The Execution of Montrose
Richard Cavendish describes the execution of James Graham, Marquess of Montrose, on May 21st, 1650.
James Graham, Marquess of Montrose, soldier, poet and one of the most romantic figures in British history, led a campaign of dashing brilliance as Royalist captain general in Scotland against the Covenanters and his bitter personal enemy, the Marquess of Argyll, in the summer of 1645. With a small swift-moving force of Highlanders and Irish, he ran audacious rings round his opponents until September, when he was finally pinned down and defeated by superior numbers at Philiphaugh in the Borders.
Montrose escaped to the Continent, but he was a man of action who fretted in the safety of exile, and in 1650 he returned to the Highlands to fight for Charles II. He failed to raise the clans in sufficient numbers and in April he was trapped and routed at Carbisdale. After wandering in the hills with the hue and cry out against him, so hungry that he was reduced to eating his gloves, he took refuge at Ardvreck Castle with Neil MacLeod of Assynt, but there was a substantial reward to be earned for him and Macleod surrendered him to the authorities. Macleod got his money and his name has stunk in Scottish nostrils ever since.
Montrose's captors moved him south by Inverness and Dundee, preceded by a herald who proclaimed, "Here comes James Graham, a traitor to his country". Mounted on a carthorse, he reached Edinburgh on a cold Saturday afternoon in May, in the presence of a huge crowd. At the Water Gate he was met by the hangman, transferred to the hangman's cart and tied to the seat, to be taken through the streets to the Tolbooth prison. Argyll was watching from a house on the route and the two men's eyes are said to have met for a moment as the cart trundled by. Far from stoning and reviling the prisoner, as had been hoped, the watching crowds were silent, and observers sensed an air of reluctant admiration and sympathy. The cart reached the Tolbooth prison about seven o'clock in the evening. Montrose spent the Sunday in his cell, pestered by Presbyterian ministers, who renewed their assault on Monday, when he was taken to the Parliament to hear the death sentence.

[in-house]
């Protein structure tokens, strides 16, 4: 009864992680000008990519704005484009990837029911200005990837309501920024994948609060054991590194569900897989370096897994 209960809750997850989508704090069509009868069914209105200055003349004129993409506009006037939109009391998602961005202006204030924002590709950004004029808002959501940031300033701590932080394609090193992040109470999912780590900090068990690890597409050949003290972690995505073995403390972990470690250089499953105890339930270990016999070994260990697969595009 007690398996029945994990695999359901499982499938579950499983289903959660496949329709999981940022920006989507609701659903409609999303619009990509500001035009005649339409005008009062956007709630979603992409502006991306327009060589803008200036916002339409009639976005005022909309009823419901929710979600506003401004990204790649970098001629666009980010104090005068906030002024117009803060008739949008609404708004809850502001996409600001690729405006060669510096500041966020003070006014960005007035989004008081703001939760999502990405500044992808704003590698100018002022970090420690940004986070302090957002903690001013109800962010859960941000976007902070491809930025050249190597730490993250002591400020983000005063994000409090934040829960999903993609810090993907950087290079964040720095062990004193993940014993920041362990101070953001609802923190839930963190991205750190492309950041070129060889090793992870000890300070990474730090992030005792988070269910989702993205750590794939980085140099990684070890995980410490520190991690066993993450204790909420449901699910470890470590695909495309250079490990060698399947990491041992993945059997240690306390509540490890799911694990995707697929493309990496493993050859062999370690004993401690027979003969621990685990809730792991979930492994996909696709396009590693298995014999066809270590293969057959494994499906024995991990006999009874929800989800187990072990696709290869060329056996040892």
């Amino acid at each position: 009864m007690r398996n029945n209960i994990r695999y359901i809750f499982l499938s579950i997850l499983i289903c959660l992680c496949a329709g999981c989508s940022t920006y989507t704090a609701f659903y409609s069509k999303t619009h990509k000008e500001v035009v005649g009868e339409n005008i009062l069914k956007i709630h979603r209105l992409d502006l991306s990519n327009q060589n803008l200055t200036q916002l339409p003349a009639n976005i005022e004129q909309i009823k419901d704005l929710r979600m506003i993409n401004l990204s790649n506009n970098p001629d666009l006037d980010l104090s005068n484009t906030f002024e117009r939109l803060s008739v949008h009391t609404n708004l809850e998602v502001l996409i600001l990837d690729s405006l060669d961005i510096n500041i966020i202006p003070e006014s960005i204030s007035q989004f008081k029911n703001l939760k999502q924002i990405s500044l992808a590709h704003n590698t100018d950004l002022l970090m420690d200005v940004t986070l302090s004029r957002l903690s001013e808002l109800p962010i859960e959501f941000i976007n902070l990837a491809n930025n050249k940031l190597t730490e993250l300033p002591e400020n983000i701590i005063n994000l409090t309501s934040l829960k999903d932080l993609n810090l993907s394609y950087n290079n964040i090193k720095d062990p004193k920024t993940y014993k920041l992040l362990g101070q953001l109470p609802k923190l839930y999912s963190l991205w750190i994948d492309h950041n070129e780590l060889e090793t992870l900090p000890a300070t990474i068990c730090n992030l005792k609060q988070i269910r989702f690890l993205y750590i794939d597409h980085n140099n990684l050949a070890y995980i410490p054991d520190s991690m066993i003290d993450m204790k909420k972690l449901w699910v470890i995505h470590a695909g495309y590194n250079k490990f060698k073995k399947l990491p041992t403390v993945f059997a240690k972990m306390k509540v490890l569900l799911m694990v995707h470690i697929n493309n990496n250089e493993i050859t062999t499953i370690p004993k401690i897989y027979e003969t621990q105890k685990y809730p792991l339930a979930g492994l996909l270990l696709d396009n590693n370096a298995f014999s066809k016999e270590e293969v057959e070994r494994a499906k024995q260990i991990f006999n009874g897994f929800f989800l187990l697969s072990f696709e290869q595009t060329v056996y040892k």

On Tuesday morning Montrose rose for the last time on earth and made himself ready. Carefully combing out his long hair, he was reproached by one of the Puritan divines for paying so much attention to his appearance at such a time. "My head is still my own," Montrose replied. "Tonight, when it will be yours, treat it as you please". At two in the afternoon he was taken on foot along the High Street to the Mercat Cross, where a gallows 30ft high had been erected on a platform. The condemned man was dressed in his finest scarlet and lace, with white gloves, silk stockings, ribboned shoes and his hat in his hand. He was thirty-seven years old and, according to one observer, he looked more like a bridegroom than a criminal. Another saw in him "a gallantry that braced the crowd". He was not allowed to address the spectators, for fear of what he might say. He gave the hangman some money, his arms were pinioned behind him and he climbed the ladder. His last words were reported as "God have mercy on this afflicted land!" Tears were running down the hangman's face as he pushed him off.
The body was left hanging for three hours and was then cut down and dismembered for the limbs to be sent for public display in Stirling, Aberdeen, Perth and Glasgow. The head was cut off and fixed on a spike on the Tolbooth, where it remained rotting for eleven years, when Argyll's head took its place. The rest of the carcass was buried in a box on the Burgh-Moor, from where it was rescued after the restoration of Charles II and given honourable interment in the High Kirk of St Giles, where a noble monument marks the grave today.